Sunday, May 21, 2006

Go Barry!

Sports fandom: A.) refuge for the willfully innocent, B.) asylum for the incorrigibly cynical, C.) haven for the hopelessly addle-pated or D.) all of the above.

We’ve got to go with ‘D’ after watching Friday’s pretty decent 6th game of the Spurs-Mavericks playoff, in which San Antonio’s Michael Finley, who gave the best years of his exemplary career to Dallas, was introduced to loud boos from the Mavs fans, apparently for getting in the way of a below-the-belt jab administered by Dallas’ Jason Terry as the teams wrestled for the ball near the end of Game 5, an indiscretion that resulted in Terry’s one-game suspension and the Mavs' probable loss of the series.

This followed close on the heels of the ovation Astros fans bestowed on Russ Springer for hitting Barry Bonds with a breaking ball, an indiscretion---or maybe an accident!---that resulted in Springer’s four-game suspension. Following the Bonds plunking one local TV station interviewed fans at Minute Maid, including a balding, prosperous-looking white guy who related that his dislike of Bonds was based on “his attitude---just the way he carries himself.”

We switched channels before the guy could add, “We took that uppity nigger down a peg!”

We’re sure he didn’t say that, but it always sounds like that’s an element of the underlying sentiment toward Bonds among the sportswriting clergy and those pious, asterisk-demanding fans, who, despite much evidence to the contrary, strike a pose of suspended disbelief and pretend to view baseball as if it’s the same pure, uncomplicated game it was when they were 7 and The Mick and Maris were battling to break Ruth’s record.

We were that 7-year-old, and we remember that summer, a little---the Maris-Mantle derby being the first prolonged public drama of which we were aware (a year before the Cuban Missile Crisis). And we had the privilege, as a 10-year-old, of seeing Mantle hit the first homer in the Astrodome. We held no one in higher esteem, save for our father and, perhaps, Elvis.

As we got older, and our interests broadened, we of course learned of The Mick’s difficulties with alcohol and women and other people in general, yet we were able to incorporate that knowledge into our view of the man without damning him with boos for eternity, just as the knowledge that Jerry Garcia, Mickey's deathmate on one of those days the music died, was a hopeless junkie can’t dim the pleasure we still get from one of his guitar solos.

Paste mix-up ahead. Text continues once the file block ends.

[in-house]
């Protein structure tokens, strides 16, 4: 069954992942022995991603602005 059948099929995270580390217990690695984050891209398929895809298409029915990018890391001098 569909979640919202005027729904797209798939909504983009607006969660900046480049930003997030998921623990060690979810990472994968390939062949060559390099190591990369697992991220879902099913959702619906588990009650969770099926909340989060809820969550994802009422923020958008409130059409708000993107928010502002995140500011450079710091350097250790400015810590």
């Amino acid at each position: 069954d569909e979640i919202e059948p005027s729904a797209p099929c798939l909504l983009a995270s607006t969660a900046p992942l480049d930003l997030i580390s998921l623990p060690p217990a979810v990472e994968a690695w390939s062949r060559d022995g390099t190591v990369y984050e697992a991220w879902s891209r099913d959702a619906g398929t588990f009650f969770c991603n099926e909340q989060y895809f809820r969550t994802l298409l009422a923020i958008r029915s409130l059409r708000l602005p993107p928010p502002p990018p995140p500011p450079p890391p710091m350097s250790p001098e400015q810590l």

We’ve never got much of anything from Barry Bonds, yet the opprobrium that’s greeted his quest makes us want to root for him---715, 756, 800! Then Bonds should refuse to speak publicly about the matter until he passes, and in the meantime continue telling everyone to kiss his large, rich and most-likely chemically enhanced black ass.

Meanwhile, Houston sports fans should consider how one of our former home teams figures in The Sopranos plotline regarding Vito Spatafore, Tony’s gay underling, as played by actor Joseph Gannascoli.* According to what Gannascoli told the New York Observer, a good day for Bud Adams forced him out of the restaurant game and into the acting racket:
One football Sunday in 1990, Mr. Gannascoli lost $60,000 on a game between the Houston Oilers and the Pittsburgh Steelers, when the back-up Oilers quarterback helped upset favored Pittsburgh. “I owe Cody Carlson my career,” he joked.
Not many of us can say that.

In the same piece, Mr. Gannascoli, who in real life is married, to a woman, shows Observer reporter Sara Vilkomerson a picture of his younger and much thinner self and recalls that back in the day, “I got more ass than a toilet seat.”

We can never get enough of that line.

Correction Corner: Reader T.A. recently wrote that our “belief” that John Wayne’s The Green Berets came out in 1966 was incorrect, and that the movie in fact was released in 1968. We double-checked with Leonard Maltin and T.A. is right. As always, Slampo’s Place regrets the error, sort of.

*Due to our cheapness, we have only read about this development and not seen any of the current season’s episodes. Last we saw, the menacing Vito was coming up after apparently going down on a security guard at that construction site where Meadow’s college boyfriend was “working.” On the off-chance that anyone reading this is duplicating these shows and would like to share them with us, we certainly would accept the charity. While you're at it, we'd also like the second season of Deadwood.

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